• Echinacea purpurea or Purple Coneflower
  • Passionflower Passiflora incarnata
  • Evening Primrose "Ozark Sundrops"
  • Chinese Leopard Flower or Blackberry Lilly
  • Yellow Dotted Mint Monarda punctuata
  • Dandelion with a pollinator friend

Wild Indigo

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This is the species most commonly used for its medicinal root. The plant is a little trickier in a garden setting. It prefers very good drainage and does not want to be over watered. The bitter, fresh root has been used as a strong antiseptic and anti-microbial used both internally and on the skin. It can be purgative in large doses and is contraindicated in pregnancy. Can be helpful in situations of toxified blood, lymph stagnation and fevers. The plant is a bit smaller in height than the Australis, but also requires full sun and is a hardy perennial to zone 5.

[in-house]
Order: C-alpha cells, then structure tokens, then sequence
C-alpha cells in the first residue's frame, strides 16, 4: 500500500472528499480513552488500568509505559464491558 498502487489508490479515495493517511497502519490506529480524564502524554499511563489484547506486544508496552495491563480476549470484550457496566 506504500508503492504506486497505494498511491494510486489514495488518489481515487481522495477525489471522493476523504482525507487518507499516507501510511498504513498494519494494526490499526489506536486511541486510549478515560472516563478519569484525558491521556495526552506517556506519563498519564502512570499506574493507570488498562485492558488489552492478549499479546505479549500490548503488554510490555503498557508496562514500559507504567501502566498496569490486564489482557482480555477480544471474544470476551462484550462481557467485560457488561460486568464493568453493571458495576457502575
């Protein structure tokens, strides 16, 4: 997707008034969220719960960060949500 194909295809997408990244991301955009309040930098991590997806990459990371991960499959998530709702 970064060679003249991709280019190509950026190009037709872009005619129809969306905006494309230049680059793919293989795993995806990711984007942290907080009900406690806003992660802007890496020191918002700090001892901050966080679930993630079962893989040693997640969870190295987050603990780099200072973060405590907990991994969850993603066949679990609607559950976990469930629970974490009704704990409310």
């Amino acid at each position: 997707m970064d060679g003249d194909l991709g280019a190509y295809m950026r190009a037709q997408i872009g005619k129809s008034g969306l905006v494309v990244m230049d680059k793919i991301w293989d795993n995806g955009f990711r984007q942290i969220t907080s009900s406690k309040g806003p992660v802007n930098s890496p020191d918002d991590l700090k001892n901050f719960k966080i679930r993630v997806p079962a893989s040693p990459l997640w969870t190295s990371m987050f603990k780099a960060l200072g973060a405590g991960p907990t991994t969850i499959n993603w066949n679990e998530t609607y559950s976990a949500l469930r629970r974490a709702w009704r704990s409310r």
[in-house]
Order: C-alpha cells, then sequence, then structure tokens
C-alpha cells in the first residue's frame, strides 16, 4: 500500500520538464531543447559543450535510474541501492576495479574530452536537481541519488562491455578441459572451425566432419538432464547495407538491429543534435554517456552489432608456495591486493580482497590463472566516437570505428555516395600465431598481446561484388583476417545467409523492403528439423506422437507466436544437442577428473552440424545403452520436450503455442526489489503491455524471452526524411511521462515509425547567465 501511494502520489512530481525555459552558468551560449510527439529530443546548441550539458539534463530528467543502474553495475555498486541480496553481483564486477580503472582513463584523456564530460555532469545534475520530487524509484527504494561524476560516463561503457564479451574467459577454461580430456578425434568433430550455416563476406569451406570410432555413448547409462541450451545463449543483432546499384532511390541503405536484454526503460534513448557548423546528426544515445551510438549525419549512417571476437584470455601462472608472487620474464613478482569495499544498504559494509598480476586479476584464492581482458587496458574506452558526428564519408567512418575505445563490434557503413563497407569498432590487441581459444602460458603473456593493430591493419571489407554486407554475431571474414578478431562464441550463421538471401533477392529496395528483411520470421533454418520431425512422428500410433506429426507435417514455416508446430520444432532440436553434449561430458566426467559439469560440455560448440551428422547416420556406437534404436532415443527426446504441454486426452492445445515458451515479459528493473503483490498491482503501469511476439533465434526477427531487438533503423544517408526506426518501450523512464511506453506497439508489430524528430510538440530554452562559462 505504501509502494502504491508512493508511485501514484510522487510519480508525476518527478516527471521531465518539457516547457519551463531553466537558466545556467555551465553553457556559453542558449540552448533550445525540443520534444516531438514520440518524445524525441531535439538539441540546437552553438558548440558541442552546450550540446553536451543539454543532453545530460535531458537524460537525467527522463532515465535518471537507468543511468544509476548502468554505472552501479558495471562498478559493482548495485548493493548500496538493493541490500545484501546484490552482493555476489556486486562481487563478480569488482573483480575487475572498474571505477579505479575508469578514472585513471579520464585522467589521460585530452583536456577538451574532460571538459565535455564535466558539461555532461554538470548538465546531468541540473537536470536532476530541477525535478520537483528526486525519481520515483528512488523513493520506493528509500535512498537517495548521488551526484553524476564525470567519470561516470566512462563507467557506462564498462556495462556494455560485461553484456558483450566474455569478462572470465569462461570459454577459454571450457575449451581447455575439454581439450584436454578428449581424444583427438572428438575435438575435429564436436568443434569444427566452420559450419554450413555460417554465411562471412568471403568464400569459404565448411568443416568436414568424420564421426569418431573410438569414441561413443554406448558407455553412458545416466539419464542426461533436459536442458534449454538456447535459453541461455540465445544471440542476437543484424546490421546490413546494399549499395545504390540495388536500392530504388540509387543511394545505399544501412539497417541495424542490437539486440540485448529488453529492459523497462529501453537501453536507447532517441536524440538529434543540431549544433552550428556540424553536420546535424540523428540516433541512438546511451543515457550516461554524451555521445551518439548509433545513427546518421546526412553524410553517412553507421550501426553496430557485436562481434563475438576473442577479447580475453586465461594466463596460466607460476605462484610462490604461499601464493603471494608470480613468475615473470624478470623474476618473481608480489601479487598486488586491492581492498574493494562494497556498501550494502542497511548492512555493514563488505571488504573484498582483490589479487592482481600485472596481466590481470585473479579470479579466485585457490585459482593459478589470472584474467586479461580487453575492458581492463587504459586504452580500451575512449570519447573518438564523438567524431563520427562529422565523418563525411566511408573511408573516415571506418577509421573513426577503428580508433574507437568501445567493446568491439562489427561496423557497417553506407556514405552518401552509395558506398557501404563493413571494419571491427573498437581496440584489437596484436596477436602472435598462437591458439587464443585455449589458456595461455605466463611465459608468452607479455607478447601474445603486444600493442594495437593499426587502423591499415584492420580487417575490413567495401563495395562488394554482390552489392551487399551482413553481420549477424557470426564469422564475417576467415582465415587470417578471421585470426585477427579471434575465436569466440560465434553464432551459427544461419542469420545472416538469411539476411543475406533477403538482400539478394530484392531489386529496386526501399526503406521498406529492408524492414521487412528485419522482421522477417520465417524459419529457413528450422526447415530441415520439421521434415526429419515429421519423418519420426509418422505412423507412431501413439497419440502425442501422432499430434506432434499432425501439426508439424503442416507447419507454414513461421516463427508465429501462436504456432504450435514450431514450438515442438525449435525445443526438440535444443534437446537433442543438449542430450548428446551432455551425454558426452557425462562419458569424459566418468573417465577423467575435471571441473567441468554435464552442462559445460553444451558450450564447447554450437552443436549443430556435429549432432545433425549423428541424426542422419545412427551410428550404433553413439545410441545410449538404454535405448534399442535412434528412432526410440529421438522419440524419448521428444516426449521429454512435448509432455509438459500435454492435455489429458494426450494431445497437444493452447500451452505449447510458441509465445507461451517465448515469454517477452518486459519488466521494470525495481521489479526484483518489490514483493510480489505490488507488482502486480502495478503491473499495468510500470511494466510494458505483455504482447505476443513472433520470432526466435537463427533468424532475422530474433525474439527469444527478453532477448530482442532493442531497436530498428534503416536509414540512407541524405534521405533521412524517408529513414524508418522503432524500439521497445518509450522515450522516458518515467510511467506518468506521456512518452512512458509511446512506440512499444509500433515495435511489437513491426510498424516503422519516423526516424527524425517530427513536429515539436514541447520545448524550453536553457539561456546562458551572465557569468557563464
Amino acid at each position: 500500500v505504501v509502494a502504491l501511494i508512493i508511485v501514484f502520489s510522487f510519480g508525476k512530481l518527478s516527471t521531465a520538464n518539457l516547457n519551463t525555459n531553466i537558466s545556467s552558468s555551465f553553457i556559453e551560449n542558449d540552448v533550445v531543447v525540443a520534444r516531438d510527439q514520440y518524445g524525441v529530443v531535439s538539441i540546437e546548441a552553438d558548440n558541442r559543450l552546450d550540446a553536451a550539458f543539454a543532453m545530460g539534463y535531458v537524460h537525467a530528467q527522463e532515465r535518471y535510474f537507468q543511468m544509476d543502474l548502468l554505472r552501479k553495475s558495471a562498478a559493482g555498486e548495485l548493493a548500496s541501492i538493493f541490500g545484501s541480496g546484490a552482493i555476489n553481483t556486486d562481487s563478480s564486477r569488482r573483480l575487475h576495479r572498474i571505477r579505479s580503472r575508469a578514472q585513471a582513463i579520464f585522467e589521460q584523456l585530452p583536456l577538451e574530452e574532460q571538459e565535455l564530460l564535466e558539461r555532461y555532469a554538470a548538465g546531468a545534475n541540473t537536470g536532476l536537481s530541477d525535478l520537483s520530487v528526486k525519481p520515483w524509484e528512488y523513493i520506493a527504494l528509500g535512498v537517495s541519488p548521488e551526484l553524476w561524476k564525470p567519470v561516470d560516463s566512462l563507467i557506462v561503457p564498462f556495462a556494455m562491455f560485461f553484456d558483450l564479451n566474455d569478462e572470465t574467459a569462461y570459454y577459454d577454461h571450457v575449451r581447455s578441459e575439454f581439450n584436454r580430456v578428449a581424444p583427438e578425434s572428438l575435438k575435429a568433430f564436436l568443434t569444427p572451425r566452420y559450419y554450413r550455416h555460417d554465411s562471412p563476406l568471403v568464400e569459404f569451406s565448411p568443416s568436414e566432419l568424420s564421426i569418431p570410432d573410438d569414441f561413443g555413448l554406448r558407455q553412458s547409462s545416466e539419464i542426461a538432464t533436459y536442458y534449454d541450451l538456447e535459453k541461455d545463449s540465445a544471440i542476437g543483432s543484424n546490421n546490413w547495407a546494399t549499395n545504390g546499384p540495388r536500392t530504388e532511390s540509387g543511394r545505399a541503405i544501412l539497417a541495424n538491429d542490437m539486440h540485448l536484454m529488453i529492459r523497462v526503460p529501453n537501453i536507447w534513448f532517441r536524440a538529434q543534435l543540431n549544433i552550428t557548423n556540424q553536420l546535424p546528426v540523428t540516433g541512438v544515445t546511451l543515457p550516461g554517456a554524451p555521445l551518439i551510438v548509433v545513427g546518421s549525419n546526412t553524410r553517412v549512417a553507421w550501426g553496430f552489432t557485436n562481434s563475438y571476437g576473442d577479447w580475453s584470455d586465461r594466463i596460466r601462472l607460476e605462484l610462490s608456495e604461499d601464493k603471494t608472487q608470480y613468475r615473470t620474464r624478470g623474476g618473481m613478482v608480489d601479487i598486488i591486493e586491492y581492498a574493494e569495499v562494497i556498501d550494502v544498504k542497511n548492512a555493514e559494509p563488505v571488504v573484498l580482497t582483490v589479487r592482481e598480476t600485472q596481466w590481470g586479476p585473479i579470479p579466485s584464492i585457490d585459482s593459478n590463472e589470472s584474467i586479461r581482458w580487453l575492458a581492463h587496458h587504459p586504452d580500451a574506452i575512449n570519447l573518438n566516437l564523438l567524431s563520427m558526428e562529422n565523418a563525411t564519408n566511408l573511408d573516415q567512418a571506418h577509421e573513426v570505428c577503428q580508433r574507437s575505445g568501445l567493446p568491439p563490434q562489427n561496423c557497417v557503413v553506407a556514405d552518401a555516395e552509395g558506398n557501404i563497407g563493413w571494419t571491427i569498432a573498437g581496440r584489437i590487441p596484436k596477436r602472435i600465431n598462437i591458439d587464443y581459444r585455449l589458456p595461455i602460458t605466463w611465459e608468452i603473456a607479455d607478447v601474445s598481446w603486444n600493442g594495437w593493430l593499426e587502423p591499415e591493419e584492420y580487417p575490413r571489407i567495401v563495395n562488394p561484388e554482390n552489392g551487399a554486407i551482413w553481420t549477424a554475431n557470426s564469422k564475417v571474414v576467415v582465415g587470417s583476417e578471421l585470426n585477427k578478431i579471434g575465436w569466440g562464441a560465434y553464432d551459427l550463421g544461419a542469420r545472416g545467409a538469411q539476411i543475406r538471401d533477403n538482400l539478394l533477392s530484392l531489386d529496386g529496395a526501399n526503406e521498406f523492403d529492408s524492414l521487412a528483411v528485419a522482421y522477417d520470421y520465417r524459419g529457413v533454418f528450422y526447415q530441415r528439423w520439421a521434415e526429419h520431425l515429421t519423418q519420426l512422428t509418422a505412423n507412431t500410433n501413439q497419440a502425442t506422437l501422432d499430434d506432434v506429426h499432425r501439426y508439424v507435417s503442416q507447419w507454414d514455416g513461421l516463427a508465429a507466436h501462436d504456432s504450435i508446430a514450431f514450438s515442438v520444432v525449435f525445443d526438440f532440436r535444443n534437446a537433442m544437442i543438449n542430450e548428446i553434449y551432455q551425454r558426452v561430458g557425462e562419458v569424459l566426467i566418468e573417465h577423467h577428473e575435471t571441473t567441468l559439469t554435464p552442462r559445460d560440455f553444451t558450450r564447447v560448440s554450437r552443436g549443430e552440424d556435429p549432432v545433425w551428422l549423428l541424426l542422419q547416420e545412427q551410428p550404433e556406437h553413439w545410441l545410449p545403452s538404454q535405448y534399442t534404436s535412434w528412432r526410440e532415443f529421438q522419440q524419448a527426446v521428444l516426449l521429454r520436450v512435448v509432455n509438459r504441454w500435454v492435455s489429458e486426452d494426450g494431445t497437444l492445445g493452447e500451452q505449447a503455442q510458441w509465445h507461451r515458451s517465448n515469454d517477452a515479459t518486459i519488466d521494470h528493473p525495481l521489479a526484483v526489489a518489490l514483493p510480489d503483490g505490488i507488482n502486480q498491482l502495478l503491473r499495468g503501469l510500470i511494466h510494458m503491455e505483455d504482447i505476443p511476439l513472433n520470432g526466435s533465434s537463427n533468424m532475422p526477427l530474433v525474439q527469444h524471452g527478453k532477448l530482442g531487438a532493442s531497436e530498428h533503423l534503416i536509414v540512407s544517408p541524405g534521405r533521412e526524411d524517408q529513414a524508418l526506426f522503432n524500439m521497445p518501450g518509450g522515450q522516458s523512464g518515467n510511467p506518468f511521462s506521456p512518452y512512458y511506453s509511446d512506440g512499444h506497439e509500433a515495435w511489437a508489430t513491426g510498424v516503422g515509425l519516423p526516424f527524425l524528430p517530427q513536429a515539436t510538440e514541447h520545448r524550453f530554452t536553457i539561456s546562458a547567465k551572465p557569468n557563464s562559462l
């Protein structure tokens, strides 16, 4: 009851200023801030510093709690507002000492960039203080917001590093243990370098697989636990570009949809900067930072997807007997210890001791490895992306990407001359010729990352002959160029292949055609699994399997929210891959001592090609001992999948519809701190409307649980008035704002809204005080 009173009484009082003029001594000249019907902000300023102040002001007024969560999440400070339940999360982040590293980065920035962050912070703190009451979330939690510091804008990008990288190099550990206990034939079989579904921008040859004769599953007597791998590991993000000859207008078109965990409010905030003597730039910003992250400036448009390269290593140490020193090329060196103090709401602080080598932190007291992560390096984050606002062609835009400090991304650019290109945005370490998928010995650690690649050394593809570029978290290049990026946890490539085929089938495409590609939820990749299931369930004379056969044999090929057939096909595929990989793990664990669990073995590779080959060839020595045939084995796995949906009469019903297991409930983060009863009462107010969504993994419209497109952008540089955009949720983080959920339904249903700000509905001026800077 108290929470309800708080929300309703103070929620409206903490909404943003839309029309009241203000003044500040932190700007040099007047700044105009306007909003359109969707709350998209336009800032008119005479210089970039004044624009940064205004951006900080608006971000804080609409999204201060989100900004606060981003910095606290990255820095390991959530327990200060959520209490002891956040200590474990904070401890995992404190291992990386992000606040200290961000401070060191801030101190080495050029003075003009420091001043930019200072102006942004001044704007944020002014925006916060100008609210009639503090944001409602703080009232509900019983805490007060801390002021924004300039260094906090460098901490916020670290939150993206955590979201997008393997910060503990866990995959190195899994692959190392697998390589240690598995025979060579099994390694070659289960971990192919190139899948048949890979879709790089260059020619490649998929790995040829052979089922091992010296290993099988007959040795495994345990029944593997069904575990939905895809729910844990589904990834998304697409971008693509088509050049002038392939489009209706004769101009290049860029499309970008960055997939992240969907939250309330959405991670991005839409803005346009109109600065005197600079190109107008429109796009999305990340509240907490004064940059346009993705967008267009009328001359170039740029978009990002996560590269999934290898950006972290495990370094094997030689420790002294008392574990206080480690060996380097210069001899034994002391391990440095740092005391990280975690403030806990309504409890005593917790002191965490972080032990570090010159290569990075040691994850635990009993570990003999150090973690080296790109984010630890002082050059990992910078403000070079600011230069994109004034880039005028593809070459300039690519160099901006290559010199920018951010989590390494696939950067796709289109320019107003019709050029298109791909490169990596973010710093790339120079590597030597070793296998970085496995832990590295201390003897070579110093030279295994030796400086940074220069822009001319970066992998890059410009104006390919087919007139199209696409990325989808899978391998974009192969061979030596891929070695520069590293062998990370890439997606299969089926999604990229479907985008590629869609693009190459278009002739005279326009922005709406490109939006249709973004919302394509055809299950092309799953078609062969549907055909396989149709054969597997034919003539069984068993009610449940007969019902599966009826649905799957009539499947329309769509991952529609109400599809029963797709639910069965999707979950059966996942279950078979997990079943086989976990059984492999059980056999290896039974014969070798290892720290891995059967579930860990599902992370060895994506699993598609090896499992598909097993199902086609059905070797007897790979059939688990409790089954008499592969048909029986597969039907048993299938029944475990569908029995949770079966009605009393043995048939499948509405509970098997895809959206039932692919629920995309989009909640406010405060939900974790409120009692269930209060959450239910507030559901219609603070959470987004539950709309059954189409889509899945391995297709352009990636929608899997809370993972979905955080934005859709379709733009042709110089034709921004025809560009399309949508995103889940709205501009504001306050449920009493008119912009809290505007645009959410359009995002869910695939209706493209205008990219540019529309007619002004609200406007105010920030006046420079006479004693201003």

Latin Name Baptisia tinctoria
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